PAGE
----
Troy "Trombone Shorty" Andrews performs at Wolf Trap in August. (Bill O'Leary/Washington Post)

For a man who drags a trombone around, Troy Andrews has a gift for fitting in.

Fans know the 27-year-old New Orleans jazz-funk alchemist as Trombone Shorty. Maybe they’ve seen him share a stage with Dr. John. Or with Southern rap architect Mannie Fresh. Or with the beardy country bros in Zac Brown Band. On a blissfully temperate August night out at Wolf Trap, Andrews and his bandmates are preparing to warm up for Grace Potter, a high-heeled roots-rock singer from Vermont who stamps out hearts like cigarette butts.

Andrews isn’t sweating it.

“If it’s a rock concert, we can do that,” Andrews says backstage, more congenial than cocky. “If it’s a funk concert, we can do that. We’re able to play all different styles. . . . That’s what we do in New Orleans every day. To me, that’s normal.”

He sounds just as comfortable on his new album, “Say That To Say This,” out Tuesday. The 10-song disc was produced by R&B singer Raphael Saadiq, frequently evokes Andrews’s rock hero, Lenny Kravitz, and includes a collaboration with New Orleans funk idols the Meters, who reunited at Andrews’s request.

But as the border-blind bandleader throws more ingredients into the mix, his songs pose an inherent question: When are you making gumbo, and when are you making mud?

Andrews says he’s busy wrestling another aesthetic conundrum: He’s perpetually searching for new ways to make audiences feel good. It’s an approach that sounds an awful lot like pandering to the masses, but to Andrews, it’s rooted in decades of tradition.

“In New Orleans, we celebrate everything,” he says. “It’s probably the only place you’ll see people dancing in a funeral home. So I’ve been brought up in a culture where the music is an escape for everyone. No matter what kinds of problems we might be going through, or what kinds of problems the world might be going through, music is the place where we can all get along. We can all jam.”

He grew up jamming in a highly musical family. His grandfather was the R&B singer Jessie Hill. His older brother and mentor, trumpet player James Andrews, was the first person to take him on the road; he was 4 years old. They called him Trombone Shorty because his horn was taller than he was.

When asked to pinpoint the moment he first remembers being taller than his horn, Andrews flashes on a concert somewhere in the Caribbean in his early teens. He’d been up late playing video games the night before and was using his trombone as a crutch as he tried to keep his eyelids open before the gig.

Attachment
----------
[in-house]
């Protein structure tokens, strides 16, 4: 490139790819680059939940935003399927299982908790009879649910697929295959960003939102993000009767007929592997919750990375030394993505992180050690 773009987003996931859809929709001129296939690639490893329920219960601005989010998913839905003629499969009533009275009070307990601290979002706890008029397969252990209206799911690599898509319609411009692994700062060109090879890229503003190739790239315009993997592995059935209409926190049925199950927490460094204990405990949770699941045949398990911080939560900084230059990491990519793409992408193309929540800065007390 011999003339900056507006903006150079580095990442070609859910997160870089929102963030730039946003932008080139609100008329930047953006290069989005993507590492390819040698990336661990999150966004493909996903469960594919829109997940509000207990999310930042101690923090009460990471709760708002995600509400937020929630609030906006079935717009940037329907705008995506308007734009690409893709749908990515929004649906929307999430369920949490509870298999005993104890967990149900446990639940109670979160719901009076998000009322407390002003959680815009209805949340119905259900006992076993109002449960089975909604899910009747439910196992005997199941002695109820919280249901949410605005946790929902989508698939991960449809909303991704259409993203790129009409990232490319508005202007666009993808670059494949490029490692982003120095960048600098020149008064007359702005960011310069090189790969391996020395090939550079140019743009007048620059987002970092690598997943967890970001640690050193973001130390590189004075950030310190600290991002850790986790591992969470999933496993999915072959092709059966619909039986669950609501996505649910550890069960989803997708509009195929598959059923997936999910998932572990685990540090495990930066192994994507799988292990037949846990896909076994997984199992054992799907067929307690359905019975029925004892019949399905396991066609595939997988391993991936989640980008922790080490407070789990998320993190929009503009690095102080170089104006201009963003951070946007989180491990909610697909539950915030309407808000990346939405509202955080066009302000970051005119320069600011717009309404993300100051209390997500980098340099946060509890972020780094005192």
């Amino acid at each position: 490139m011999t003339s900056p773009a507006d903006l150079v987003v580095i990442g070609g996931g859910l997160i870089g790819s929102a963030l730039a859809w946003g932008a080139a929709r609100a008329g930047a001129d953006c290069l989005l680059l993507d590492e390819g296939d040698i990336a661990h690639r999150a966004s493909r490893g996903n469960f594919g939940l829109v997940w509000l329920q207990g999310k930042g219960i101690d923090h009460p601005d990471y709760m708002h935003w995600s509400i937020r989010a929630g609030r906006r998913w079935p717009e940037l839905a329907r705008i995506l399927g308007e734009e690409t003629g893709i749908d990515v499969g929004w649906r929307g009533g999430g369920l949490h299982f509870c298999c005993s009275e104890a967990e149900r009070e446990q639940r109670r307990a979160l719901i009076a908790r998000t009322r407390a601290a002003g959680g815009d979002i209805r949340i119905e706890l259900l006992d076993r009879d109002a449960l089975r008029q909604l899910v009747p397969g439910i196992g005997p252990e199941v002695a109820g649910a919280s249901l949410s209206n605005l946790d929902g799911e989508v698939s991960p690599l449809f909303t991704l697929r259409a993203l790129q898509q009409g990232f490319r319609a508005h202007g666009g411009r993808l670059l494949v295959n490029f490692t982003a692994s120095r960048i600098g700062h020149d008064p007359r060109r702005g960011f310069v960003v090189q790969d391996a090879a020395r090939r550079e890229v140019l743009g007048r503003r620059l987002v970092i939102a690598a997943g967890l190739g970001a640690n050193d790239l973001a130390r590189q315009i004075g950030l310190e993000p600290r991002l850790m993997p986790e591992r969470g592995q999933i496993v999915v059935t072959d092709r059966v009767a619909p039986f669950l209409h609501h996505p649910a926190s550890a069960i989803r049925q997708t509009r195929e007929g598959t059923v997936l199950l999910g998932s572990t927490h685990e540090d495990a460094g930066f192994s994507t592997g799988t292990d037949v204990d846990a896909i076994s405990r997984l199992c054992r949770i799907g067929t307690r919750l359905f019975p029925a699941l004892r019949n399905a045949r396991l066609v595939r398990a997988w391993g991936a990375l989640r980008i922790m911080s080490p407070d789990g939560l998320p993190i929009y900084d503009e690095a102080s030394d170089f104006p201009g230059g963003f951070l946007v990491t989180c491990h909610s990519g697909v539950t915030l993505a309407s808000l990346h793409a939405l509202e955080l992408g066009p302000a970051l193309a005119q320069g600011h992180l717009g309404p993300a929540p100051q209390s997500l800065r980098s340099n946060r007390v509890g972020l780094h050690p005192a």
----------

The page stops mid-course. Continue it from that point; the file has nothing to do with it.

After high school, he joined Kravitz’s horn section, where he gained a new tutor and a taste for rock-and-roll. Considering Andrews’s singing on “Say That To Say This,” he also seems to have taken detailed notes on Kravitz’s use of vocal harmony. “He’s probably the [vocalist] I’ve spent the most time listening to,” Andrews admits. “And he still gives me advice, too. I’ll call him at 4 in the morning, and he’ll wake up.”

After his days on the road with Kravitz, Andrews began to forge his own sound with his band, Orleans Avenue, which currently includes bassist Mike Ballard, guitarist Pete Murano and drummer Joey Peebles. Purists were reluctant to see Trombone Shorty grow up.

“People were heckling me,” Andrews says. “‘Play some jazz! Play some jazz!’ I was like, ‘You don’t really know what I do.’ . . . At the end of the day, I’m a New Orleans musician. Whatever that means.”

Press him on that, and Andrews says it means keeping his ears open wide. On tour this summer, Orleans Avenue has spent a few sound checks jamming on riffs by industrial-rock band Ministry. “Heavy, heavy, heavy,” Andrews describes it. “And fast!” Back home, the bandleader has made a point of catching concerts by rap superstar Lil Wayne and California punk mainstays NOFX. “I was ready to get in the mosh pit and everything,” he says of the punk gig. “But I didn’t want to bust my lip.”

Still, his biggest influence as a singer, songwriter, horn player and showman seems to be the churning Crescent City that raised him.

“In New Orleans, people are still influenced by one another,” Andrews says. “You got these bands that play every week on Frenchmen Street, and on their breaks, they might go see the reggae band that’s right next door. You might get the musicians from the reggae band to sit in with the brass musicians. Everyone is having fun. . . . We want to bring that joy to people, and bring joy to ourselves by seeing people dancing and having fun.”

An hour or so later, he’s up on the Wolf Trap stage trying to achieve that. It isn’t instantaneous. But one by one, seated fans upright themselves, shaking their limbs to a punchy vocabulary of rhythms.

Andrews’s singing is stronger and more fluid than it is on his recordings. He says he’s been studying the vocal loop-de-loops of various gospel and R&B singers. It shows.

And when a horn is pressed to his lips, he shoots flames, occasionally indulging in a few showstoppy tricks, spitting out staccato notes like a lawn sprinkler or bleating an elongated phrase like a distant ambulance coming to the rescue.

Rows of converts dance and smile. Andrews smiles back.